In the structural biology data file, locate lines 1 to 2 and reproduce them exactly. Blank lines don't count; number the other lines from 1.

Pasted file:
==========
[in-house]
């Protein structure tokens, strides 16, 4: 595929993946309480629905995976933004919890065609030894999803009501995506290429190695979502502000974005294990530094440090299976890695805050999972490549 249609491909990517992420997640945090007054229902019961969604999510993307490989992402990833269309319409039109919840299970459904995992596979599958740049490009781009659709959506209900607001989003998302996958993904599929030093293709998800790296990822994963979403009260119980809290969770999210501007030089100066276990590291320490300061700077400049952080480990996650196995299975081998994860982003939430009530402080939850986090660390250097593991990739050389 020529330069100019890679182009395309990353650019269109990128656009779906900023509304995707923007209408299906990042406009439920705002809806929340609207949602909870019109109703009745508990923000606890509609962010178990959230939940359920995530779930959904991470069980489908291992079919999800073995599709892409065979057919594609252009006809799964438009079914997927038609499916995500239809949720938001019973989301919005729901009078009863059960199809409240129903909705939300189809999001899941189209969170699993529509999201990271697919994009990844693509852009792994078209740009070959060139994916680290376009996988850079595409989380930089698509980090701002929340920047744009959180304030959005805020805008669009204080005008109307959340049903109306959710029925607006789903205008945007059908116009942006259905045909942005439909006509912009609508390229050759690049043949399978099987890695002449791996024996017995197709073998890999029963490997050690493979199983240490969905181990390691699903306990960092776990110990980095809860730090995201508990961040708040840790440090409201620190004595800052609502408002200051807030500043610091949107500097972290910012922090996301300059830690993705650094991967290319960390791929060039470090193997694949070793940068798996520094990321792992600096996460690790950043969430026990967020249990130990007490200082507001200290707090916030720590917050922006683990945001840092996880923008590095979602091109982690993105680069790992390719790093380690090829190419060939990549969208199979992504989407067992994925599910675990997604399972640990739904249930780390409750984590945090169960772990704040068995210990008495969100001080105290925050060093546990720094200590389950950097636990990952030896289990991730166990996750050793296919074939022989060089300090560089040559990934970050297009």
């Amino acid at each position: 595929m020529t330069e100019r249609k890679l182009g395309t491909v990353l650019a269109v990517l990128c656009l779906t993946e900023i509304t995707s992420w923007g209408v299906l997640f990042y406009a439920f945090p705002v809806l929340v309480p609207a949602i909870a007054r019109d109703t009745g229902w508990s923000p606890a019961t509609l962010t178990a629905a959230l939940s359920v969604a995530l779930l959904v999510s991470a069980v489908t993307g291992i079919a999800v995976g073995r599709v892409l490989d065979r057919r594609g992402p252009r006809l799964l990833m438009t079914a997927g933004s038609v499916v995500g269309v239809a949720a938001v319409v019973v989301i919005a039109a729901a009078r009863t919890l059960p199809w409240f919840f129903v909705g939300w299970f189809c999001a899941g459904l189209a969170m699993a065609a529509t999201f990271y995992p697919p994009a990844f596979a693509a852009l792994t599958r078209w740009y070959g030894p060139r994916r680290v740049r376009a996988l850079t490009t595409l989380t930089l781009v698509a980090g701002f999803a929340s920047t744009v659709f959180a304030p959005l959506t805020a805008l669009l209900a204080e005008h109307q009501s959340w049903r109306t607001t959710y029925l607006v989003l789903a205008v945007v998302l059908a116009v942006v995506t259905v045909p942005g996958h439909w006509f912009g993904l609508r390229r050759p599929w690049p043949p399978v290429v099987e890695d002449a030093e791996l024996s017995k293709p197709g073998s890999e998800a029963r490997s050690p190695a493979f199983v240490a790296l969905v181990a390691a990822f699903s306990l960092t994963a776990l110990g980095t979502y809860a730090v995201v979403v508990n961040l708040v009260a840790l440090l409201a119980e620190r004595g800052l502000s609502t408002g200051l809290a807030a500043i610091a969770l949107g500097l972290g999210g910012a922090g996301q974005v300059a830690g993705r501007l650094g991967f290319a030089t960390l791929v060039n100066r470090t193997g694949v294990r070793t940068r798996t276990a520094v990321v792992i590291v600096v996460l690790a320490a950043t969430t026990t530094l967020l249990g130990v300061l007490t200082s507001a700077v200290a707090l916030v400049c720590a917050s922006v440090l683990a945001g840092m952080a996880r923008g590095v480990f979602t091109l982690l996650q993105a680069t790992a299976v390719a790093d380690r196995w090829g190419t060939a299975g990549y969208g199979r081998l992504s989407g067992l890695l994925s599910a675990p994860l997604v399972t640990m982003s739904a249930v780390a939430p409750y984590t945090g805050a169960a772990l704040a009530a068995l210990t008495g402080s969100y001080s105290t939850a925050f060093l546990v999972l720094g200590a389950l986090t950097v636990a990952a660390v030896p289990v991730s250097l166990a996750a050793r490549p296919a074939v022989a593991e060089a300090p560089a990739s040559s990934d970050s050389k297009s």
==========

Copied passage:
[in-house]
């Protein structure tokens, strides 16, 4: 595929993946309480629905995976933004919890065609030894999803009501995506290429190695979502502000974005294990530094440090299976890695805050999972490549 249609491909990517992420997640945090007054229902019961969604999510993307490989992402990833269309319409039109919840299970459904995992596979599958740049490009781009659709959506209900607001989003998302996958993904599929030093293709998800790296990822994963979403009260119980809290969770999210501007030089100066276990590291320490300061700077400049952080480990996650196995299975081998994860982003939430009530402080939850986090660390250097593991990739050389 020529330069100019890679182009395309990353650019269109990128656009779906900023509304995707923007209408299906990042406009439920705002809806929340609207949602909870019109109703009745508990923000606890509609962010178990959230939940359920995530779930959904991470069980489908291992079919999800073995599709892409065979057919594609252009006809799964438009079914997927038609499916995500239809949720938001019973989301919005729901009078009863059960199809409240129903909705939300189809999001899941189209969170699993529509999201990271697919994009990844693509852009792994078209740009070959060139994916680290376009996988850079595409989380930089698509980090701002929340920047744009959180304030959005805020805008669009204080005008109307959340049903109306959710029925607006789903205008945007059908116009942006259905045909942005439909006509912009609508390229050759690049043949399978099987890695002449791996024996017995197709073998890999029963490997050690493979199983240490969905181990390691699903306990960092776990110990980095809860730090995201508990961040708040840790440090409201620190004595800052609502408002200051807030500043610091949107500097972290910012922090996301300059830690993705650094991967290319960390791929060039470090193997694949070793940068798996520094990321792992600096996460690790950043969430026990967020249990130990007490200082507001200290707090916030720590917050922006683990945001840092996880923008590095979602091109982690993105680069790992390719790093380690090829190419060939990549969208199979992504989407067992994925599910675990997604399972640990739904249930780390409750984590945090169960772990704040068995210990008495969100001080105290925050060093546990720094200590389950950097636990990952030896289990991730166990996750050793296919074939022989060089300090560089040559990934970050297009």